E: Because they don’t have something and they need it, but they don’t have money so they can’t buy it.

L: Is it wrong to steal?

E: Yes. Because it’s not yours.

L: What if you’re stealing food?

E: That’s difficult because people should have food if they need it.

L: What if you are cold and you steal a coat?

E: Ohh I see. Stealing is not a very bad thing then?

L: What if you are very rich and you steal?

E: Then that’s really bad! Because you already have money so you should just buy it!

L: What if you’re very poor and you steal?

E: That’s not so bad because you can’t buy things if you don’t have money, but you need things sometimes and so maybe you have to?

L: These things are difficult aren’t they? It’s not like there are good people and bad people, good things and bad things. we all have to make choices and sometimes, they are hard to make.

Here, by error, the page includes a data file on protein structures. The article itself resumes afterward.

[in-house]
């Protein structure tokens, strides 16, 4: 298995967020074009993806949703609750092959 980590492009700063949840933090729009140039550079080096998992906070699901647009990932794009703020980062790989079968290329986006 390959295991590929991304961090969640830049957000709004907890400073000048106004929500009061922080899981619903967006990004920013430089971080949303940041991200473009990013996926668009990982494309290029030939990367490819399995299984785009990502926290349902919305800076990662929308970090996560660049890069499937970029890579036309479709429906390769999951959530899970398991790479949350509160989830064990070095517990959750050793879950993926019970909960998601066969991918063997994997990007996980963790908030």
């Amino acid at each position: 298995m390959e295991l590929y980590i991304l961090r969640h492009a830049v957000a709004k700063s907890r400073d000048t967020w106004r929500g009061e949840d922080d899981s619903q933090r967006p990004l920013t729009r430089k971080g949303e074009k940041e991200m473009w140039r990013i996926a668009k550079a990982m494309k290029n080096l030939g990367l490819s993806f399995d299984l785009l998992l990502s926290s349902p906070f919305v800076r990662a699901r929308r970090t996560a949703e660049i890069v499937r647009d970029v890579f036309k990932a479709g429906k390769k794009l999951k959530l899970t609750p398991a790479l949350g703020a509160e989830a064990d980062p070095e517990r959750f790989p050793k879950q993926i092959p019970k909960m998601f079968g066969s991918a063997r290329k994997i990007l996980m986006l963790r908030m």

This exchange taught me something that I think we have been doing in Pain Geeks really well, because this affirmed to me that the reason we look at art is not to appreciate the technique or the content (although of course we can do that too), it’s because it shows us something about ourselves as humans. It affords us a moment to learn about ourselves, and to a conscious and complex organism like a human, on the constant journey of learning from day 1, this is something we enjoy and helps us. toshape our world and understand ourselves within it. Our morality is reflected to us and the opportunity to ask questions of that morality and our morality. is opened up - that’s why art is so dangerous and why it is heavily controlled and restricted. That’s why it is so essential and important to healthcare professionals and anyone really, to have access to art and the skill sand support to engage with it.


3. We all see art through our own perspective